By Christine Kern, contributing writer
NuView Life Sciences’ liquid biopsy tech is changing the cancer diagnosis industry.
There has been great emphasis placed on the role of technology in the diagnosis and treatment of diseases like cancer lately, from the Moonshot Cancer Initiative sponsored by Vice President Joe Biden, to the 21st Century Cures Act recently passed by the House of Representative and slated for vote in the Senate soon. Traditional cancer diagnostic methods including biopsies are labor-intensive, expensive, and invasive. Now, NuView Life Sciences (NVLS) has developed a liquid biopsy technology poised to change the way cancer is diagnosed.
Research has revealed genetic mutations present themselves in precancerous or malignant cells, making the identification of such mutations a key factor in early diagnosis and effective treatment for cancer. However, these genetic mutations can be especially hard to pinpoint within the body, and therefore have not been used as a primary method of diagnosis today. Instead, healthcare relies on a series of imaging tests — x-rays, PET scans, mammograms, and ultrasounds — to identify cancerous masses for treatment. However, imaging scans cannot identify microscopic cancers or be used to classify the cellular composition of a tumor, limiting their success in proactively treating disease.
The traditional tissue biopsies used to gather genetic material for analysis are invasive, labor-intensive, and expensive, often taking as long as 27 days to return diagnostic results. NVLS is developing liquid biopsies technology that can focus on identifying biomarkers from tumor cells present in body fluids, and this type of biopsy is becoming more important as medical care shifts to a precision medicine mindset.
According to one report, the non-invasive cancer diagnostics market, which is primarily driven by liquid biopsy technology currently in use or in development, will grow by as much as 44 percent by 2030, driven by the early diagnosis of prostate, breast, colorectal, and lung cancer. These four types of cancer are expected to account for over 70 percent of the liquid biopsy market in 2030.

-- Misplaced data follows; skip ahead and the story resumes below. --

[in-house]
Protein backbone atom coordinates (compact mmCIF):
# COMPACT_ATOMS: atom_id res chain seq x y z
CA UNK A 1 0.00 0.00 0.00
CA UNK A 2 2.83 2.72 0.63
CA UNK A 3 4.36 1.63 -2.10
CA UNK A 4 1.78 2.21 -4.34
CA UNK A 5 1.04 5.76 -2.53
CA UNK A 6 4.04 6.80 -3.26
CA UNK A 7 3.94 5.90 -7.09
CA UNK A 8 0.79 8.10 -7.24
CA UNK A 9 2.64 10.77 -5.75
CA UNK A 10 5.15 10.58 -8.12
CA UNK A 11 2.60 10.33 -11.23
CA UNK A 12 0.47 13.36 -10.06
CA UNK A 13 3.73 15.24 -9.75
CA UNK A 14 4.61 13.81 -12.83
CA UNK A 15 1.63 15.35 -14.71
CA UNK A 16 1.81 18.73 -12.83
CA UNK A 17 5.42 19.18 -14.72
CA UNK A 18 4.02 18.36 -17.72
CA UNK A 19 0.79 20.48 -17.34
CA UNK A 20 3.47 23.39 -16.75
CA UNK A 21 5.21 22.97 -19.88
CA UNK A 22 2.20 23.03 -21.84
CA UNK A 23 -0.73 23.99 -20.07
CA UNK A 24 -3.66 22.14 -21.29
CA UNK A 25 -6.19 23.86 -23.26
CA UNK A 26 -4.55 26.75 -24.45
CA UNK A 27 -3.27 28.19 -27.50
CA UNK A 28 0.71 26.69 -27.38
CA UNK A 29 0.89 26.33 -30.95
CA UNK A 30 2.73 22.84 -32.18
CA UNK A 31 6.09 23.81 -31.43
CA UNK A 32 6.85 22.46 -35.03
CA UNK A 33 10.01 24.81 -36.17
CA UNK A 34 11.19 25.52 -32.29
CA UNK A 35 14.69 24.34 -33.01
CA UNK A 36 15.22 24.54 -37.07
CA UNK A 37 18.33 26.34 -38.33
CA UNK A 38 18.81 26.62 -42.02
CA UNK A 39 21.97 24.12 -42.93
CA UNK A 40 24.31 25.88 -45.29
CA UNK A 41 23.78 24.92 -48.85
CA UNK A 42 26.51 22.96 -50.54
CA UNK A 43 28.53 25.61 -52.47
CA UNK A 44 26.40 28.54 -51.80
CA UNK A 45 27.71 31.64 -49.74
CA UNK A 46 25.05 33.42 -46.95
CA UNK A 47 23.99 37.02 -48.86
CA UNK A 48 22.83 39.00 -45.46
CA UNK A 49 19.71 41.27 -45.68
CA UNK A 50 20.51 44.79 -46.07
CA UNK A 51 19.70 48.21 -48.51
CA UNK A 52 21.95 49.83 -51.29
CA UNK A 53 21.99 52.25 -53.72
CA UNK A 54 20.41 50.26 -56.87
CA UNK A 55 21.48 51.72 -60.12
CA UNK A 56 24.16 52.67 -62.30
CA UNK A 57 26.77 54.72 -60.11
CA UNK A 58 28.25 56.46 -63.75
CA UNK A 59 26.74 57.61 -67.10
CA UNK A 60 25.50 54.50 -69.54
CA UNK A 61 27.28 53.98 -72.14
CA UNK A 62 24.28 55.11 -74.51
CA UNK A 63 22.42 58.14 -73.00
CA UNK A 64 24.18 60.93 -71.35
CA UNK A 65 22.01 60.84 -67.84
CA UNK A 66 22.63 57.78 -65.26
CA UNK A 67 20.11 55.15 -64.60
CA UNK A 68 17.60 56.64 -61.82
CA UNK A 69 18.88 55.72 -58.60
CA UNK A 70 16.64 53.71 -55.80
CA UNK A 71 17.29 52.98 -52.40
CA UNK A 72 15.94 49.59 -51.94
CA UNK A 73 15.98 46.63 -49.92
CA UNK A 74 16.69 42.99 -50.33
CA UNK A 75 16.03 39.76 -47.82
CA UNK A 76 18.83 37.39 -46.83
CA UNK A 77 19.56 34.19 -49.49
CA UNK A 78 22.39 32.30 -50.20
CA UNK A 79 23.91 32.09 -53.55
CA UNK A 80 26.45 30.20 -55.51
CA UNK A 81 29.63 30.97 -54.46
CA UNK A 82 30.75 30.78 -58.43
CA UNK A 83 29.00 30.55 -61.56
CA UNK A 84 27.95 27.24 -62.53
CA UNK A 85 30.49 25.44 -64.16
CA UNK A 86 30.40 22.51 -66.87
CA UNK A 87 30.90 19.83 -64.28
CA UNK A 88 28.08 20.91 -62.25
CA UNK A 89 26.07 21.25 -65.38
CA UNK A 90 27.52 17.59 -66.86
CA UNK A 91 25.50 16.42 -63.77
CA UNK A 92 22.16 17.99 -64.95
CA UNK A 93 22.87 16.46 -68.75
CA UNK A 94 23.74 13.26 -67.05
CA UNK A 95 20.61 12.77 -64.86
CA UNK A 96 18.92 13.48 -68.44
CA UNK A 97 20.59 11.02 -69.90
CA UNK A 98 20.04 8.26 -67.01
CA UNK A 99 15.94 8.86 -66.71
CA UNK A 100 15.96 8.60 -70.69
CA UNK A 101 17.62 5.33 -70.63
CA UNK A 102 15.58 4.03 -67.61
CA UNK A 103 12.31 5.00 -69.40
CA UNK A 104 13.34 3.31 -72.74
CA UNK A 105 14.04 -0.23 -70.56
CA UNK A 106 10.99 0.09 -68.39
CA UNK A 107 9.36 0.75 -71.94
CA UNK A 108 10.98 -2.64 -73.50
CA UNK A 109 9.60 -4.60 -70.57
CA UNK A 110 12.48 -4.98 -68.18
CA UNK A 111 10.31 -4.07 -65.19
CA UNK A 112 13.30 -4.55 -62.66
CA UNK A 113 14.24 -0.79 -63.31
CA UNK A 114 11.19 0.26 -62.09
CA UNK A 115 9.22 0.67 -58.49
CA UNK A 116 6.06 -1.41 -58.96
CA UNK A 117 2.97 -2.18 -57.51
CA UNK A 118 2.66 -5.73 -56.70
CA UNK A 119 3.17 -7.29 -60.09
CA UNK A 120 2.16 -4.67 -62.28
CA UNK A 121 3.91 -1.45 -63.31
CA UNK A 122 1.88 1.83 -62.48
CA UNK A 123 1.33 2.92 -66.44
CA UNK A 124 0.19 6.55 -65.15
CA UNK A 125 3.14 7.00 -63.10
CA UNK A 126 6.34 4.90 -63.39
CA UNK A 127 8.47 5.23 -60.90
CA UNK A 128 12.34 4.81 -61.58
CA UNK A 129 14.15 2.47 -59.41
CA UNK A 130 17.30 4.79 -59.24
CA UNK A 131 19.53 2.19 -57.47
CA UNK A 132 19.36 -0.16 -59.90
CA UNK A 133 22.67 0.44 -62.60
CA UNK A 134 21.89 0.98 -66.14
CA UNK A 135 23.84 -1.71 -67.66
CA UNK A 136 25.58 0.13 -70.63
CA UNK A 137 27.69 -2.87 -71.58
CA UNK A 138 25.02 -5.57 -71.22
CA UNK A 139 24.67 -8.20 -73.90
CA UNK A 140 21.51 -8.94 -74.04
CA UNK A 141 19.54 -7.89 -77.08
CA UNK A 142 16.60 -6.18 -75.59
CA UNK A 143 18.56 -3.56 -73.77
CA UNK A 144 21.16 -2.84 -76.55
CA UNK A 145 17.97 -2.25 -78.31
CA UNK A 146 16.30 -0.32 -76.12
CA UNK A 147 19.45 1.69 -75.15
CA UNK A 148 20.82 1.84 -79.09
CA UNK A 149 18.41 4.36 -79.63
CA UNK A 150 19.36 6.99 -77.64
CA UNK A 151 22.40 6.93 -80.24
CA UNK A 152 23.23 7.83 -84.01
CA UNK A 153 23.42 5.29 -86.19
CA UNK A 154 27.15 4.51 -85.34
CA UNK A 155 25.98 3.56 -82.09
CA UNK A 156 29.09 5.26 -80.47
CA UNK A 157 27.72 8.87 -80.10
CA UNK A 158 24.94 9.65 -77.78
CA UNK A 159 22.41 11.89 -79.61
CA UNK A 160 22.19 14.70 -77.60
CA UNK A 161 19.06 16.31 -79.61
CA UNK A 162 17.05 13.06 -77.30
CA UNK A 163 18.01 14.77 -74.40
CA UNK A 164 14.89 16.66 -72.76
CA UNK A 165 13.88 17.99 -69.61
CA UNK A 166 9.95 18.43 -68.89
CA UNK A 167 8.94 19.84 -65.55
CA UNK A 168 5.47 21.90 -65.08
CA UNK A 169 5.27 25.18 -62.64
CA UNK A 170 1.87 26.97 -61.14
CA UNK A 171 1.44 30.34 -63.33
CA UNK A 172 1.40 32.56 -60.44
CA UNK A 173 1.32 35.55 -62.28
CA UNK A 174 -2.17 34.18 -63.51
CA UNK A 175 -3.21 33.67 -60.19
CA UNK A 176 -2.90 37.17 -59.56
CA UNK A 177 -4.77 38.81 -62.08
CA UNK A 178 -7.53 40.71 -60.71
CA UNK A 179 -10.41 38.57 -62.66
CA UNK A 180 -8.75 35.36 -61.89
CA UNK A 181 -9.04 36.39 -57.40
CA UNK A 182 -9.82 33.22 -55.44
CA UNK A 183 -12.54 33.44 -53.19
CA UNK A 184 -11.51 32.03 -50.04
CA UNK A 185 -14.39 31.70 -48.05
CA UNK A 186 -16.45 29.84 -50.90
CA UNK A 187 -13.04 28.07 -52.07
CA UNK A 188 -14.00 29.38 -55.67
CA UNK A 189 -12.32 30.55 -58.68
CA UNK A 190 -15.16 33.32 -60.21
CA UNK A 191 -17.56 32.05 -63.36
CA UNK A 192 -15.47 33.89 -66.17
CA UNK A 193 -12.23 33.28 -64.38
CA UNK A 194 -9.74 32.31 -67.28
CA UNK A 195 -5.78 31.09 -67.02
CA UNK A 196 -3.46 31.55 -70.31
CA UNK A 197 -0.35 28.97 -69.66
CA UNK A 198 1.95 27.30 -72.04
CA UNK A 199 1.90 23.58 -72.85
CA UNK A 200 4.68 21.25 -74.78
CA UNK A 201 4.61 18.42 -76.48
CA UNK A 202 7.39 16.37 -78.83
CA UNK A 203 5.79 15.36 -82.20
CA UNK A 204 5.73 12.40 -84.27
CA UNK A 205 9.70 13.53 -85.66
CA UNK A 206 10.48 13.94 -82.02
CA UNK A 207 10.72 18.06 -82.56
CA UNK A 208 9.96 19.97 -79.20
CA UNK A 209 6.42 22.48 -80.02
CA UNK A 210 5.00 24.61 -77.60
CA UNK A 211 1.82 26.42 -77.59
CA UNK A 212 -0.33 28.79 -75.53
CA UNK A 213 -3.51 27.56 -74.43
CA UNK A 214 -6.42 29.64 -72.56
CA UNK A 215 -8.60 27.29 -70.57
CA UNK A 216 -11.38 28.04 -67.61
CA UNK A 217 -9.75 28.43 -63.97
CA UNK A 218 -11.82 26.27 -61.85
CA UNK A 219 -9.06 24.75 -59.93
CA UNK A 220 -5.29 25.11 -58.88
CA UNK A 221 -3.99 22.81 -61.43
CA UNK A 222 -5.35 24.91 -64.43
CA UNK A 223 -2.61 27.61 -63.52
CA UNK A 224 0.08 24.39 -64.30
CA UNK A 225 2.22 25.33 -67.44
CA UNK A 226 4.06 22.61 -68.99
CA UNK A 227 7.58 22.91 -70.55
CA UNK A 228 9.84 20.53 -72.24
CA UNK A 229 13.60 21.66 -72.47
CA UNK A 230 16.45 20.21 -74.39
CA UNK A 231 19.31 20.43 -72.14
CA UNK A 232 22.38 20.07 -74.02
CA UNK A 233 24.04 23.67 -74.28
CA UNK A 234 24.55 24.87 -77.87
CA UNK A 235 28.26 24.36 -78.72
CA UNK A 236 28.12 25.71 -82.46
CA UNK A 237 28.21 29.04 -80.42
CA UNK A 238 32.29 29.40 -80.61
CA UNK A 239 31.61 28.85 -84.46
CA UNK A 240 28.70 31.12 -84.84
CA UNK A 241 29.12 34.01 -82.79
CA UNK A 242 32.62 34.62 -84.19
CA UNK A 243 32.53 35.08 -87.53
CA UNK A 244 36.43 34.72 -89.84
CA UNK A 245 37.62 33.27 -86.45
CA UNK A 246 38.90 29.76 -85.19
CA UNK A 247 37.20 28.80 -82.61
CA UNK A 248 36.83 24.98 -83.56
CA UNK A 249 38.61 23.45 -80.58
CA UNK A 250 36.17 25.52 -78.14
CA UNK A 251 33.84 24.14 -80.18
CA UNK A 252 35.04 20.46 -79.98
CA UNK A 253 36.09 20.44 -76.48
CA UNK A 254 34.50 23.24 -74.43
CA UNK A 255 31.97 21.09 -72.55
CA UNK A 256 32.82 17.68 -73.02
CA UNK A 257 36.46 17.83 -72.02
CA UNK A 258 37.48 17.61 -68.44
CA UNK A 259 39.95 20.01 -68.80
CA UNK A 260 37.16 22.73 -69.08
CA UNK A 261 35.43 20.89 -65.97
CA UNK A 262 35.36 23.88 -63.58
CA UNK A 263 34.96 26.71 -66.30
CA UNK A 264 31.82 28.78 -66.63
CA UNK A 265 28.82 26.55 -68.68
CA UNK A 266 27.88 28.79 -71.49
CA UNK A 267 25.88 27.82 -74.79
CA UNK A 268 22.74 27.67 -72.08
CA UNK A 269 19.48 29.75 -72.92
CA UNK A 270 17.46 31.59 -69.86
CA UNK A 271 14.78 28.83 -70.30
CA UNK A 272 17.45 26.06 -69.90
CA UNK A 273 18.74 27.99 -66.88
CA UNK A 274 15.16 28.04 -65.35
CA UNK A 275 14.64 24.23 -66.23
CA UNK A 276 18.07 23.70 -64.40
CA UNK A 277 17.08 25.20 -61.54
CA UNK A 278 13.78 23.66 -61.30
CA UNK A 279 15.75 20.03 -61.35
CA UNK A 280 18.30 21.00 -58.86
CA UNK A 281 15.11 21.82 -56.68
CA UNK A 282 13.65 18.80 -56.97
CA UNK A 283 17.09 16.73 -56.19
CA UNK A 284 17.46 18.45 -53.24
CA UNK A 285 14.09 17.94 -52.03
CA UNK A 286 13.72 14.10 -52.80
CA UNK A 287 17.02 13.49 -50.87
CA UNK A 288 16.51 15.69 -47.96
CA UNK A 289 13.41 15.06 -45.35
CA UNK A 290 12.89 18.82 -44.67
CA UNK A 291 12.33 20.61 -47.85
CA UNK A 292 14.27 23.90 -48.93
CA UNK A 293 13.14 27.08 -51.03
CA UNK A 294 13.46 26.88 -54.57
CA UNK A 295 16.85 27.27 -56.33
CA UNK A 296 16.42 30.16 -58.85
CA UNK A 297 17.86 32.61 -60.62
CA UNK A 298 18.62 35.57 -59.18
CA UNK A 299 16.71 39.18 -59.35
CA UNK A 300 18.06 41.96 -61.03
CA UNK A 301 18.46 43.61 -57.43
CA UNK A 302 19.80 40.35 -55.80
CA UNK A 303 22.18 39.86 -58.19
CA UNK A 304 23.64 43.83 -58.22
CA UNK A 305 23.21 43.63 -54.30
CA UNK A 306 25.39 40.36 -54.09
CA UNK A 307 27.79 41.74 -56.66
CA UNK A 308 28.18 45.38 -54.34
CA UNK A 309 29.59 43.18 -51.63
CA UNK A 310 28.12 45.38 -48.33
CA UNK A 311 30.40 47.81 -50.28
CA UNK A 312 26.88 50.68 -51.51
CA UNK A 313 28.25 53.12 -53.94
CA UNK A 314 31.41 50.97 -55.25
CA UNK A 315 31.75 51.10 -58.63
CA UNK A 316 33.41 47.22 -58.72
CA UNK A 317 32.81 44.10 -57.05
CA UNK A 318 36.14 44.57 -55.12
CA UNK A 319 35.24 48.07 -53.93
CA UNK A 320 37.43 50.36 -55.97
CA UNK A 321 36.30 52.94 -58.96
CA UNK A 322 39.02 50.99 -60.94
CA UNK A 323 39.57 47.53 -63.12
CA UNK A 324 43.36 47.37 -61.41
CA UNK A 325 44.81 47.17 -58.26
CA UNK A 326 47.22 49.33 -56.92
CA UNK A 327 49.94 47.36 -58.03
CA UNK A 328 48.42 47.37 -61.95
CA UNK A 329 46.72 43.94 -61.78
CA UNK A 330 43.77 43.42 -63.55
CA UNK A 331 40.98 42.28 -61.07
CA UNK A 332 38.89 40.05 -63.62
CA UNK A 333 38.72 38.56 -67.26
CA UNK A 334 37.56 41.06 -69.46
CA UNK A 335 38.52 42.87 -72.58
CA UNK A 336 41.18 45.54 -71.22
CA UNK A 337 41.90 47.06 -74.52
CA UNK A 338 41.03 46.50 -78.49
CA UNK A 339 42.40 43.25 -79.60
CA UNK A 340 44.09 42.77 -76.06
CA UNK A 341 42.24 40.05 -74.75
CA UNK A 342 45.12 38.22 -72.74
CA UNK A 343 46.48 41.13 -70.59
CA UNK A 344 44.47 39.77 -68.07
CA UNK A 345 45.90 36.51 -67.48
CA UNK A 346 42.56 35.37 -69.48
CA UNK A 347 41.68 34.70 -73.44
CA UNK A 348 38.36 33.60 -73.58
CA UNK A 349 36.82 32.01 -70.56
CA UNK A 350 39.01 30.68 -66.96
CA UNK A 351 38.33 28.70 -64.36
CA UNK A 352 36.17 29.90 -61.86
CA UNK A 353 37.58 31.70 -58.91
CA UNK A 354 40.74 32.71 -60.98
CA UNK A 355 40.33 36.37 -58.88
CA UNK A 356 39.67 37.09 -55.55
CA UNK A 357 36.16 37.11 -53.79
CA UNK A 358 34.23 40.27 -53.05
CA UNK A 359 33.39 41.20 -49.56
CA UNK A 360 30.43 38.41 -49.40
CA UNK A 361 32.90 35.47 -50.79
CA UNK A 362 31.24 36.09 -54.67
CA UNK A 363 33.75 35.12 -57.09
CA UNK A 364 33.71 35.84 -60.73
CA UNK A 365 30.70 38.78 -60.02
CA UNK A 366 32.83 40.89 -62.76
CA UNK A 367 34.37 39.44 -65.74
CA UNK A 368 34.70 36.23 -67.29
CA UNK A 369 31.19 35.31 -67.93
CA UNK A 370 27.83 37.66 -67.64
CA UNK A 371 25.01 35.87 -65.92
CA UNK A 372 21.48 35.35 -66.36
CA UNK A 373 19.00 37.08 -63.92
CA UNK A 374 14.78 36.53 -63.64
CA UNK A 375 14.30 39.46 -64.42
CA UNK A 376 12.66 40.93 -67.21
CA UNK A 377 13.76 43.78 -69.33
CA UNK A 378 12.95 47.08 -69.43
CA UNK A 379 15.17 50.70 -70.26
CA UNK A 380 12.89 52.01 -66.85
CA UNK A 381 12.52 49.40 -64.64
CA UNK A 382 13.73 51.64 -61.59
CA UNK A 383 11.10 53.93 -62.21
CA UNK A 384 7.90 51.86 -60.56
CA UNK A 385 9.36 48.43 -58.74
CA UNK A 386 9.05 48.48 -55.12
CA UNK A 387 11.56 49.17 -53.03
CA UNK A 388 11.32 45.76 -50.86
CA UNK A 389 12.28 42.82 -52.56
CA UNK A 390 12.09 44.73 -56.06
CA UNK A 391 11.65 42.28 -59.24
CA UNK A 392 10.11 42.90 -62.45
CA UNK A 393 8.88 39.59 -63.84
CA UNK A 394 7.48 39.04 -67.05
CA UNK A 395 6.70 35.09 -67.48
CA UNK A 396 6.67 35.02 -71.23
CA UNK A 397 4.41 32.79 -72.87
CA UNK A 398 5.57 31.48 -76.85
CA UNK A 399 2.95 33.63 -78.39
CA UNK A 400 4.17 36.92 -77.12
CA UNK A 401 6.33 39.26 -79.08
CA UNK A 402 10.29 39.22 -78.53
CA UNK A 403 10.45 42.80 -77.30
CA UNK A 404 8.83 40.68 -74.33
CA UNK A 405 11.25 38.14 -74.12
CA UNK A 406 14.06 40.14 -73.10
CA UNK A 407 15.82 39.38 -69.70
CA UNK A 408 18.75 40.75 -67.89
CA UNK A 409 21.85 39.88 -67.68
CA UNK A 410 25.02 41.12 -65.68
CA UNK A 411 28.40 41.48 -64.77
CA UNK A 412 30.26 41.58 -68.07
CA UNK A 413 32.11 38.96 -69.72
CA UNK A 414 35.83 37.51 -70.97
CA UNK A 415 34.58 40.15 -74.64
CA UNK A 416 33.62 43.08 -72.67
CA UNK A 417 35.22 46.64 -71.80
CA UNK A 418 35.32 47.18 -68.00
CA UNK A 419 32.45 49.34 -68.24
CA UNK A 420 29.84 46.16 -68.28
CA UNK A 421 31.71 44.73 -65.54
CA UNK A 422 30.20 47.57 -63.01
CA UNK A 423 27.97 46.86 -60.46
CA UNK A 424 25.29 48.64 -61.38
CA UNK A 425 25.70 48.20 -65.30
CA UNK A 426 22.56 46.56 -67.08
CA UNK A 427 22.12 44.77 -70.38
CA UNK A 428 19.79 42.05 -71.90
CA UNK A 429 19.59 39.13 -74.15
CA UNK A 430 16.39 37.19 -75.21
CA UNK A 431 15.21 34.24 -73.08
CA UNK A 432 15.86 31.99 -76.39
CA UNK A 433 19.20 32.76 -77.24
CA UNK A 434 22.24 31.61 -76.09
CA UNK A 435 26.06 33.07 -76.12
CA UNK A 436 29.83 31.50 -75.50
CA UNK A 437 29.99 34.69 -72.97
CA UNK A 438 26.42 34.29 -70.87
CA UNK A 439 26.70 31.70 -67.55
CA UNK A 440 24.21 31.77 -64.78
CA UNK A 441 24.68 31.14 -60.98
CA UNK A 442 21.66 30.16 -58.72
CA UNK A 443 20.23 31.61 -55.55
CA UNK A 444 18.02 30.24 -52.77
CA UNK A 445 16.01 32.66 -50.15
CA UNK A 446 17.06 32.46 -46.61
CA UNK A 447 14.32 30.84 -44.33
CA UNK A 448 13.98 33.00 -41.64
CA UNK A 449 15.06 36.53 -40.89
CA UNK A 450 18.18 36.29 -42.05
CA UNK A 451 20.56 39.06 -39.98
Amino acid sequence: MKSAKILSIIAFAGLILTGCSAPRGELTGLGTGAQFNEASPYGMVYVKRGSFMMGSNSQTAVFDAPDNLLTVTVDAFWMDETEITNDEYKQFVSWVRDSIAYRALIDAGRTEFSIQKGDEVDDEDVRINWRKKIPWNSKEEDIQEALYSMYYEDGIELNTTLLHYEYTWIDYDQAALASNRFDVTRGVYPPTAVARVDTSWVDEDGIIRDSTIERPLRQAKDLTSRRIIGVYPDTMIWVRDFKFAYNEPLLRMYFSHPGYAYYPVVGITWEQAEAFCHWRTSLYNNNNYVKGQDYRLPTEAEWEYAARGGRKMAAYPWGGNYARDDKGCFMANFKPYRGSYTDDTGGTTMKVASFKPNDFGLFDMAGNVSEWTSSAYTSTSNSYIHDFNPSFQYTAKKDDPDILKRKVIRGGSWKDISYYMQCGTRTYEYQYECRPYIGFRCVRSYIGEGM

NVLS is working to change the way cancer is diagnosed by developing its precision medicine NV-VPAC1 platform technology. NVLS’ chairman and CEO, Paul Crowe, explained, “We’re working towards using NV-VPAC1 in liquid biopsies, which is much less invasive, painful, and less costly overall compared to traditional surgical biopsy methods. Because cancer cells are identified by certain biomarkers that result from genetic mutations, NV-VPAC1 is being tested in in vitro diagnostic scenarios to confirm cancerous mutations in prostate cells contained in voided urine specimens.”
The liquid biopsy technology is less invasive and gathers more information about specific types of cancer and tumor compositions than traditional biopsies with fewer post-biopsy complications, thus improving patient outcomes at substantial cost savings.
“We believe that NV-VPAC1 could eventually be used to screen for cancer in other biological fluids, such as bloodserum, cerebral spinal fluid and saliva. After all, liquid biopsy technology has the potential to completely change the cancer diagnostics industry, and we want that change to be part of that change,” said Crowe.